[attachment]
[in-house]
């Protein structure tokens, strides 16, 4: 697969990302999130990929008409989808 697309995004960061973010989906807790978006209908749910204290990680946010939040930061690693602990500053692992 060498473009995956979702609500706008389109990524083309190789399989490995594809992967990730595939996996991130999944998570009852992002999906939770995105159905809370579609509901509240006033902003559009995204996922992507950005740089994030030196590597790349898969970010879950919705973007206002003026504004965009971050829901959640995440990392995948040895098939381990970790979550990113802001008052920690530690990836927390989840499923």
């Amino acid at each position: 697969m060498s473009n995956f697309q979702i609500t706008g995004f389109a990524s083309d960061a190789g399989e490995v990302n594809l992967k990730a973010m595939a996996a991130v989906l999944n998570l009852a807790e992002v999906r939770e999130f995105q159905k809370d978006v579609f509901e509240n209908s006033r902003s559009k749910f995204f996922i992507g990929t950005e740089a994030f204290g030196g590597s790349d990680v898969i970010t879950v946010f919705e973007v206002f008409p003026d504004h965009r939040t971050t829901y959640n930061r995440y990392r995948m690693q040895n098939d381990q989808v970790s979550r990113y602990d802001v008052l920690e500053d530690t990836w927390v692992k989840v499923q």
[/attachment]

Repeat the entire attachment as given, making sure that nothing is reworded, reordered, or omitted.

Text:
[in-house]
């Protein structure tokens, strides 16, 4: 697969990302999130990929008409989808 697309995004960061973010989906807790978006209908749910204290990680946010939040930061690693602990500053692992 060498473009995956979702609500706008389109990524083309190789399989490995594809992967990730595939996996991130999944998570009852992002999906939770995105159905809370579609509901509240006033902003559009995204996922992507950005740089994030030196590597790349898969970010879950919705973007206002003026504004965009971050829901959640995440990392995948040895098939381990970790979550990113802001008052920690530690990836927390989840499923």
């Amino acid at each position: 697969m060498s473009n995956f697309q979702i609500t706008g995004f389109a990524s083309d960061a190789g399989e490995v990302n594809l992967k990730a973010m595939a996996a991130v989906l999944n998570l009852a807790e992002v999906r939770e999130f995105q159905k809370d978006v579609f509901e509240n209908s006033r902003s559009k749910f995204f996922i992507g990929t950005e740089a994030f204290g030196g590597s790349d990680v898969i970010t879950v946010f919705e973007v206002f008409p003026d504004h965009r939040t971050t829901y959640n930061r995440y990392r995948m690693q040895n098939d381990q989808v970790s979550r990113y602990d802001v008052l920690e500053d530690t990836w927390v692992k989840v499923q």